Ross Cheit, professor of public policy and political science, will discuss the 15-year process of compiling his new book, “The Witch-Hunt Narrative: Politics, Psychology and the Sexual Abuse of Children” in a talk Thursday at the Taubman Center for Public Policy and American Institutions. Cheit sat down with The Herald to discuss the release of his book, the methods and challenges of trial court research and how the collective efforts of Brown undergraduates helped him compile his publication.
The Herald: What will you be covering during your talk on Thursday?
Cheit: It’s really not about the book, it’s about researching and writing the book. And I know this may seem overdone, but this book did take 15 or 16 years to write. I’m doing two events in the spring, and the event on Thursday is about the process and on April 1 there’s going to be a book launch. This really is like my love letter to a generation of Brown students who did extraordinary things on this book. And I do think it’s an amazing story, and the best possible place to tell it is at Brown.
The title of the talk is “The Amazing True Story of How 81 Brown Undergraduates Helped Give ‘Extreme Research’ Its Name.” What exactly do you mean by extreme research?
What my book involves is original court trial research. So we are trying to go to trial courts and get documents, often transcripts, but a whole range of documents connected to criminal trials that were in the 1980s and early 1990s. And the cases are all highly contested child sexual abuse cases. So it turns out that because these are not in the computer era, and because they are child sexual abuse cases, in many cases protective orders and statutory protections on identity make these cases sealed. The cases were also enormous. It turns out the ability to just go find and copy the record in these cases takes enormous effort. In some instances, it’s almost heroic, what it takes to put together, this many years later, all the materials. And so at some point, we started calling it extreme research, when a student would work for six months to get a document that becomes one footnote in the book.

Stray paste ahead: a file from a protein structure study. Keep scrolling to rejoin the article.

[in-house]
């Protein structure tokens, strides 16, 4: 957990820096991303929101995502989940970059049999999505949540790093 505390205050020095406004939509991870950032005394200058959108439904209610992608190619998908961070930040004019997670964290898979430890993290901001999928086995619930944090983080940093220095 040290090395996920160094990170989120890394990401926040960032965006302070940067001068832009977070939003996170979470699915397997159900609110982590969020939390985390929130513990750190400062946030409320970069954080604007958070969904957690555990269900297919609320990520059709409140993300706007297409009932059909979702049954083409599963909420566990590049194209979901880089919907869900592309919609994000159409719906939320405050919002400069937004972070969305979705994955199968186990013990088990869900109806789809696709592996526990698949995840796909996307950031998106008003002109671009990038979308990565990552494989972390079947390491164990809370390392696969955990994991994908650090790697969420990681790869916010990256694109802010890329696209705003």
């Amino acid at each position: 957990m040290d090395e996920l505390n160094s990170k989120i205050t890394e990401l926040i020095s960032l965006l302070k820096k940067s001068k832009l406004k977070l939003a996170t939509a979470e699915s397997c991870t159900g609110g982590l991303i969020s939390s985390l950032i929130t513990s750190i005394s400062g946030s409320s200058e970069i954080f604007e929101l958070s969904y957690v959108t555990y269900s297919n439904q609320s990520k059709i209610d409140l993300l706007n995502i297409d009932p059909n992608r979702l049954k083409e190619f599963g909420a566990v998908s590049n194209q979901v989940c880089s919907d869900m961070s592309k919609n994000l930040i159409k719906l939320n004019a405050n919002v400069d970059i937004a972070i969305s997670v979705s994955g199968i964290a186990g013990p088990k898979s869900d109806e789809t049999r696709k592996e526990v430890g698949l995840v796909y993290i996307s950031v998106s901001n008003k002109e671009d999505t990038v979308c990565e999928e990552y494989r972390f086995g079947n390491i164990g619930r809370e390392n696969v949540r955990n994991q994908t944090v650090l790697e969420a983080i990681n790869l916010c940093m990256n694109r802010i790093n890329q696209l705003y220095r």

Where did you get the students to help you with your research?
The students were spread out over all the years that I worked on the book. There’s a point at which I realized I can use the Brown electronic directory to identify people by their hometown. There really are some courts that literally do not respond to inquiries like the kind that I want to make in writing or over the telephone. You have to walk into the court and then ask the court clerk. And so one of the things that I did over and over again (is) identify all the students from Brown from (a specific town). And I’d write them. And this is Brown, like uniformly they would all say yes. I’ve never had trouble finding someone when I was trying to cover a certain location. I could always just find people from that location. Because Brown is so national, this always worked for me.
The research ultimately covered dozens of cases all around the country. And I couldn’t have done it if I didn’t have a national school filled with the kinds of students who would go, “Oh, I’d love to do that while I’m home over break!”
What do you mean by “Witch-Hunt” in the title of your book?
The witch-hunt narrative is a really popular story that goes like this: Lots of people were falsely convicted of child sexual abuse in the 1980s and early 1990s. And they were all victims of a witch-hunt. It just doesn’t happen to line up with the facts when you actually look at the cases themselves in detail. But it’s a really popular narrative — I think it’s absolutely fair to say that’s the conventional wisdom. It’s what most people now think is the uncontested truth, and those cases had no basis in fact. And what 15 years of painstaking trial court research (says) is that that’s not a very fair description of those cases, and in fact many of those cases had substantial evidence of abuse. The witch-hunt narrative is that these were all gross injustices to the defendant. In fact, what it looks like in retrospect is the injustices were much more often to children.
What applications to real-life law do you think research like this has?
The students that worked with me got a research experience better than many students get in law school. I know what paralegals do at lots of law firms. At the high end, they do some thinking and a lot of filing. At the low end they mostly just do filing. A lot of students that worked on my book did more meaningful work than paralegals do at a lot of law firms. They really use their brains. The part I’ve emphasized so far is much more the difficulty of finding doucuments, but there were students that spent a year reading a transcript and analyzing it with the sort of fine-grained detail that you would in a comp lit paper.
We’ve acquired and analyzed hundreds of thousands of pages of documents. Without lots of people to help me get them and adjust them, I couldn’t have done a fraction of this on my own. So the amazing thing is that I used undergraduate (research assistants) in a really serious way, in a way that maybe would much more likely happen at a graduate level. And to me that is just a tribute to what Brown is.
Anything else you’d like to add?
You look at what (participant students are) doing now in life and it is related to what they worked on (for) this book. So I think the process of working on it for some students was really important in who they became. You can’t do better than that as a professor. It’s really rewarding and wonderful.
This interview has been condensed for clarity and length.